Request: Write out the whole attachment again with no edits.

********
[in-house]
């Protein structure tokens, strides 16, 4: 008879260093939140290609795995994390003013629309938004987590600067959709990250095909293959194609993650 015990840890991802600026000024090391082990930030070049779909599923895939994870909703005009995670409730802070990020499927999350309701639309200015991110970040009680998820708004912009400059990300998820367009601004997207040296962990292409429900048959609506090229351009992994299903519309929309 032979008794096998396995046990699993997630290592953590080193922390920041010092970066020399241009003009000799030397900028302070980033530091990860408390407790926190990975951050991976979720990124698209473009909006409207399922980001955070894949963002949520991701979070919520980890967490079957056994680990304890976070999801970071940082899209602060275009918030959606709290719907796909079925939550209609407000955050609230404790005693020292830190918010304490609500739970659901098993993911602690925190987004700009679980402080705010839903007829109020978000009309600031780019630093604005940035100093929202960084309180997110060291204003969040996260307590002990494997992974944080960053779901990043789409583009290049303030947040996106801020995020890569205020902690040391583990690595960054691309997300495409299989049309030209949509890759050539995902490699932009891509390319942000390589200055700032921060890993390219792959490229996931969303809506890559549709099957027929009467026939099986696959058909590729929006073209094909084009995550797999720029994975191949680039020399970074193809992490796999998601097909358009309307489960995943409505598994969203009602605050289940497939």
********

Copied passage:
[in-house]
């Protein structure tokens, strides 16, 4: 008879260093939140290609795995994390003013629309938004987590600067959709990250095909293959194609993650 015990840890991802600026000024090391082990930030070049779909599923895939994870909703005009995670409730802070990020499927999350309701639309200015991110970040009680998820708004912009400059990300998820367009601004997207040296962990292409429900048959609506090229351009992994299903519309929309 032979008794096998396995046990699993997630290592953590080193922390920041010092970066020399241009003009000799030397900028302070980033530091990860408390407790926190990975951050991976979720990124698209473009909006409207399922980001955070894949963002949520991701979070919520980890967490079957056994680990304890976070999801970071940082899209602060275009918030959606709290719907796909079925939550209609407000955050609230404790005693020292830190918010304490609500739970659901098993993911602690925190987004700009679980402080705010839903007829109020978000009309600031780019630093604005940035100093929202960084309180997110060291204003969040996260307590002990494997992974944080960053779901990043789409583009290049303030947040996106801020995020890569205020902690040391583990690595960054691309997300495409299989049309030209949509890759050539995902490699932009891509390319942000390589200055700032921060890993390219792959490229996931969303809506890559549709099957027929009467026939099986696959058909590729929006073209094909084009995550797999720029994975191949680039020399970074193809992490796999998601097909358009309307489960995943409505598994969203009602605050289940497939």